Russia’s Industrial Giant Rostec To Invest $7 billion in Uganda and Zimbabwe
There is an adage that says an enemy of my enemy is my friend. Perhaps those are too strong words to use in describing Uganda’s and Zimbabwe’s new partner in development, but too mild words in the case of Russia.
Be that as it may, RT Global Resources, a 100%-owned subsidiary of Rostec – a government-owned industrial giant, won a contract to build and operate an oil refinery in Uganda back in February. The move by the government of Uganda to award the contract to a company linked to Russian arms exports raised a lot of questions from the opposition lawmakers. Rostec, the parent company, is said to be on track for constructing a $4 billion oil refinery in the country and another $3 billion platinum project in Zimbabwe. Russian development bank, Vnesheconombank (VEB) is expected to finance the project.
Note, Uganda and Zimbabwe are not legally obliged to comply with the United States and European Union’s sanctions against Russia. It would also be important to point out that Uganda and even more so, Zimbabwe are not exactly in good terms with the said Western countries. The West imposed sanctions on Russia after its annexation of the Crimea region and supplying separatists group with troops and ammunition; accusations which Moscow has vehemently denied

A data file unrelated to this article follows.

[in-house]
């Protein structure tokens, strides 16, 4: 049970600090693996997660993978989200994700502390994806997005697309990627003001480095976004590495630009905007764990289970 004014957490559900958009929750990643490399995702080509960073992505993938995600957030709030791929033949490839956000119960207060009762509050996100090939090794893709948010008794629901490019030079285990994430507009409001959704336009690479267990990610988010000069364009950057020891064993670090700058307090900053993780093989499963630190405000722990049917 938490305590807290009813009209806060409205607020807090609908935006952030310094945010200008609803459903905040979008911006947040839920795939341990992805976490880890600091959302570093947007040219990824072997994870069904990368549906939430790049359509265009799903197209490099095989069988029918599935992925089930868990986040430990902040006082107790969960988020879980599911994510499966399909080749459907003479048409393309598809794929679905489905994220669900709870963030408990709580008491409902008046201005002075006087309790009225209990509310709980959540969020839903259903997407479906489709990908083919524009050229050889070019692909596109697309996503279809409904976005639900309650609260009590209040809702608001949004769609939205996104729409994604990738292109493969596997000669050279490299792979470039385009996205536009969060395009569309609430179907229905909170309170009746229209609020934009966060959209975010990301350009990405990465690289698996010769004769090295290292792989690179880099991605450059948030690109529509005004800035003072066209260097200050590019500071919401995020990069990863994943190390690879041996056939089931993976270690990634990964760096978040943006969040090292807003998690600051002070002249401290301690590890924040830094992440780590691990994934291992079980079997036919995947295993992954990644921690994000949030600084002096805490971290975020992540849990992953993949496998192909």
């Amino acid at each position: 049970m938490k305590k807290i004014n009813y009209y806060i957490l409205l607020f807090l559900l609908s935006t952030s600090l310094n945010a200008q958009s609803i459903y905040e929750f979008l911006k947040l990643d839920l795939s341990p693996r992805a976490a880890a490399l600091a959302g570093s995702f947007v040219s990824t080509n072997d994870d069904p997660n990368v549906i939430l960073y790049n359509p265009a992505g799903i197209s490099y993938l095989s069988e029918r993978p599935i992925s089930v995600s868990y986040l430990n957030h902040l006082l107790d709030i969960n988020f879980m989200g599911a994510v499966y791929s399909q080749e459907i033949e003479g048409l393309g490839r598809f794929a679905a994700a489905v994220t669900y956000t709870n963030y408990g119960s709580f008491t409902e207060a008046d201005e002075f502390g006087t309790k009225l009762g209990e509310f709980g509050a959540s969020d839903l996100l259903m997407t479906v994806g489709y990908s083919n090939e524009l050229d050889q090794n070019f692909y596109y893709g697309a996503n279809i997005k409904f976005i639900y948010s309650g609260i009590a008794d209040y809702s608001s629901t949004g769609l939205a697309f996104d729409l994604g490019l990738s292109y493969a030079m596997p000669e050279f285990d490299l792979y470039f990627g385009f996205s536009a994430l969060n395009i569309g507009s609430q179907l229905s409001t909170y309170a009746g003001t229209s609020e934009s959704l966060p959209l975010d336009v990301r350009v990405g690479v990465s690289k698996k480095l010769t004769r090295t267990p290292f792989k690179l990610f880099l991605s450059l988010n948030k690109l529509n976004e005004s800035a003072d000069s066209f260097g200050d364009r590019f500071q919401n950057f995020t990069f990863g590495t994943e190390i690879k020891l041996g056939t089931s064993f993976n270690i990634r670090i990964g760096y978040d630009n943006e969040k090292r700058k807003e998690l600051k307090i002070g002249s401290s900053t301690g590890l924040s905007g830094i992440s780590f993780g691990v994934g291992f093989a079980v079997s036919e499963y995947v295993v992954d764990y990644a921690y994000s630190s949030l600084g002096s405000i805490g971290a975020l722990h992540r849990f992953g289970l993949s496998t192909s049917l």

Rostec is a giant conglomerate controlling hundreds of different firms ranging from the arms exporter Rosoboronexport to the leading world’s producer of titanium VSMPO-Avisma. The company has seen Africa as a potential market for its products, especially for its arms products.
Moscow has traditionally focused on the Asian market, ever since the United States and the European Union sanctions were imposed last year. But the deals Rostec is making in Africa ushers a new frontier for the export market for Russia’s weapons and technology. Africa was once a big market for the Russians under the Soviet Union regime, but it later pulled out due to low commodity prices in the African market.
Rostec said that it is looking forward to doing business with African countries interested in boosting their defense sector. Before the collapse of the Soviet Union, Moscow was a big exporter of weapons to the African continent. It has since fallen back to the second position after the United States; even though Russia’s sales in the African market account very little to its total sales volume.
In a statement, Rostec said, “Many countries on the African continent are traditional partners of Russia in military and technical cooperation, quite familiar with the quality of Russian weapons.”
The company added that the Soviet weapons still in use across Africa require repairs and supports further demand for Russian weapons. In 2013-2014, Rosoboronexport signed over 20 contracts across the sub-Saharan African continent worth over $1.7 billion. Rostec said that it planned to increase shipments to Africa even further in the coming years.
Currently, Rosoboronexport is working with Nigeria, Angola, Tanzania, Namibia, Equatorial Guinea, and Mozambique. It is also working on developing working relationships with Kenya, Ethiopia, Rwanda and Djibouti.
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